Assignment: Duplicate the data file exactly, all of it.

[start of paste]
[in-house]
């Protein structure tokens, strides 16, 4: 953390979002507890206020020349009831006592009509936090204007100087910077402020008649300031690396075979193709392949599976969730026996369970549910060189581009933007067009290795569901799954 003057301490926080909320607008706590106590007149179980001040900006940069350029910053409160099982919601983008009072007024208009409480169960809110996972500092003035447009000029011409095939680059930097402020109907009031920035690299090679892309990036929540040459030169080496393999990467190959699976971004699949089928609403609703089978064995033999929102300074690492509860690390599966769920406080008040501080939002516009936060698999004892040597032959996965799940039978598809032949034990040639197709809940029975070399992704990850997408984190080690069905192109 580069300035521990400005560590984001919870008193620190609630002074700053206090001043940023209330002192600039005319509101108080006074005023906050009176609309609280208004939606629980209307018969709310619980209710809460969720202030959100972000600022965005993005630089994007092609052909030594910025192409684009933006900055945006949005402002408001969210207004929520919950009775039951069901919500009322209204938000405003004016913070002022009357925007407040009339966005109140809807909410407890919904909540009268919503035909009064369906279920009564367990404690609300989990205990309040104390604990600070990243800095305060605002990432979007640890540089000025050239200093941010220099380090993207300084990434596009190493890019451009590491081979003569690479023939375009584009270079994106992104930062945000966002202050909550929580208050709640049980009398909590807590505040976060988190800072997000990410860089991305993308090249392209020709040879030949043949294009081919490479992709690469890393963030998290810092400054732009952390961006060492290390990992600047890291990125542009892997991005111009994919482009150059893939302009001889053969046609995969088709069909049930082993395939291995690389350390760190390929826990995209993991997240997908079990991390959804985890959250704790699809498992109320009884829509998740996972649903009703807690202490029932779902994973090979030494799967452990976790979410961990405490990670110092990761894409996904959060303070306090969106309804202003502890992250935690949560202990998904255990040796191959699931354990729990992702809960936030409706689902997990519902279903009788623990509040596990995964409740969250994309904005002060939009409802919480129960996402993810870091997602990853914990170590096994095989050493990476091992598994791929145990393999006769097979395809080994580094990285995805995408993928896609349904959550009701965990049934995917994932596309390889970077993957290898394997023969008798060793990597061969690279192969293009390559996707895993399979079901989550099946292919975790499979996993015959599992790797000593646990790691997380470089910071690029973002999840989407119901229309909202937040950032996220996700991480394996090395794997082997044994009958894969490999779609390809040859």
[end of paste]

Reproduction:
[in-house]
């Protein structure tokens, strides 16, 4: 953390979002507890206020020349009831006592009509936090204007100087910077402020008649300031690396075979193709392949599976969730026996369970549910060189581009933007067009290795569901799954 003057301490926080909320607008706590106590007149179980001040900006940069350029910053409160099982919601983008009072007024208009409480169960809110996972500092003035447009000029011409095939680059930097402020109907009031920035690299090679892309990036929540040459030169080496393999990467190959699976971004699949089928609403609703089978064995033999929102300074690492509860690390599966769920406080008040501080939002516009936060698999004892040597032959996965799940039978598809032949034990040639197709809940029975070399992704990850997408984190080690069905192109 580069300035521990400005560590984001919870008193620190609630002074700053206090001043940023209330002192600039005319509101108080006074005023906050009176609309609280208004939606629980209307018969709310619980209710809460969720202030959100972000600022965005993005630089994007092609052909030594910025192409684009933006900055945006949005402002408001969210207004929520919950009775039951069901919500009322209204938000405003004016913070002022009357925007407040009339966005109140809807909410407890919904909540009268919503035909009064369906279920009564367990404690609300989990205990309040104390604990600070990243800095305060605002990432979007640890540089000025050239200093941010220099380090993207300084990434596009190493890019451009590491081979003569690479023939375009584009270079994106992104930062945000966002202050909550929580208050709640049980009398909590807590505040976060988190800072997000990410860089991305993308090249392209020709040879030949043949294009081919490479992709690469890393963030998290810092400054732009952390961006060492290390990992600047890291990125542009892997991005111009994919482009150059893939302009001889053969046609995969088709069909049930082993395939291995690389350390760190390929826990995209993991997240997908079990991390959804985890959250704790699809498992109320009884829509998740996972649903009703807690202490029932779902994973090979030494799967452990976790979410961990405490990670110092990761894409996904959060303070306090969106309804202003502890992250935690949560202990998904255990040796191959699931354990729990992702809960936030409706689902997990519902279903009788623990509040596990995964409740969250994309904005002060939009409802919480129960996402993810870091997602990853914990170590096994095989050493990476091992598994791929145990393999006769097979395809080994580094990285995805995408993928896609349904959550009701965990049934995917994932596309390889970077993957290898394997023969008798060793990597061969690279192969293009390559996707895993399979079901989550099946292919975790499979996993015959599992790797000593646990790691997380470089910071690029973002999840989407119901229309909202937040950032996220996700991480394996090395794997082997044994009958894969490999779609390809040859």